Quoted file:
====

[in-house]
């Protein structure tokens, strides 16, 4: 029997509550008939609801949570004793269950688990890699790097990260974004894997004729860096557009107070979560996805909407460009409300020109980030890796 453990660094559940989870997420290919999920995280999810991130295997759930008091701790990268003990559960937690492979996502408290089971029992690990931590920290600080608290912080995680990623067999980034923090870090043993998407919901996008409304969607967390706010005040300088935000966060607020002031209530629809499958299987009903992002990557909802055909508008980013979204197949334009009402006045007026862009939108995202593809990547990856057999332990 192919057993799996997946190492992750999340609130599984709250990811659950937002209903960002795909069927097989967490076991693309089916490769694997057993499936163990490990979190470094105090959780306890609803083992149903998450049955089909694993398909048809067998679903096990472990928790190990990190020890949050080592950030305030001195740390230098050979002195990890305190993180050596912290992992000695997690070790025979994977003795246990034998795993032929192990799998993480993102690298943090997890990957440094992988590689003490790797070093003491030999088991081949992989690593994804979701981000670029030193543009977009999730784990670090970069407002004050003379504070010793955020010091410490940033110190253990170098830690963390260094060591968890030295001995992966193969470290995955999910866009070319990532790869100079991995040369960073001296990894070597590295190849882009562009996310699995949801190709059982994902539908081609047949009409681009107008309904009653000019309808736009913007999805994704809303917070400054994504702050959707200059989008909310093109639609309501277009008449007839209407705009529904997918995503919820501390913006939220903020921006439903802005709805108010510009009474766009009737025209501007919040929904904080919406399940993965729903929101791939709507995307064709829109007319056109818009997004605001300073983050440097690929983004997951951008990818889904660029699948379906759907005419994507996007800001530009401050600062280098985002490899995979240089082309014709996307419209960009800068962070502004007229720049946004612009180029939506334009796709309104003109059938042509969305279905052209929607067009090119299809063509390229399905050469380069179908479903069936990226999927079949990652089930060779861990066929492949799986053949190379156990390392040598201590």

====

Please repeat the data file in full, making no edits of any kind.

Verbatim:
[in-house]
């Protein structure tokens, strides 16, 4: 029997509550008939609801949570004793269950688990890699790097990260974004894997004729860096557009107070979560996805909407460009409300020109980030890796 453990660094559940989870997420290919999920995280999810991130295997759930008091701790990268003990559960937690492979996502408290089971029992690990931590920290600080608290912080995680990623067999980034923090870090043993998407919901996008409304969607967390706010005040300088935000966060607020002031209530629809499958299987009903992002990557909802055909508008980013979204197949334009009402006045007026862009939108995202593809990547990856057999332990 192919057993799996997946190492992750999340609130599984709250990811659950937002209903960002795909069927097989967490076991693309089916490769694997057993499936163990490990979190470094105090959780306890609803083992149903998450049955089909694993398909048809067998679903096990472990928790190990990190020890949050080592950030305030001195740390230098050979002195990890305190993180050596912290992992000695997690070790025979994977003795246990034998795993032929192990799998993480993102690298943090997890990957440094992988590689003490790797070093003491030999088991081949992989690593994804979701981000670029030193543009977009999730784990670090970069407002004050003379504070010793955020010091410490940033110190253990170098830690963390260094060591968890030295001995992966193969470290995955999910866009070319990532790869100079991995040369960073001296990894070597590295190849882009562009996310699995949801190709059982994902539908081609047949009409681009107008309904009653000019309808736009913007999805994704809303917070400054994504702050959707200059989008909310093109639609309501277009008449007839209407705009529904997918995503919820501390913006939220903020921006439903802005709805108010510009009474766009009737025209501007919040929904904080919406399940993965729903929101791939709507995307064709829109007319056109818009997004605001300073983050440097690929983004997951951008990818889904660029699948379906759907005419994507996007800001530009401050600062280098985002490899995979240089082309014709996307419209960009800068962070502004007229720049946004612009180029939506334009796709309104003109059938042509969305279905052209929607067009090119299809063509390229399905050469380069179908479903069936990226999927079949990652089930060779861990066929492949799986053949190379156990390392040598201590």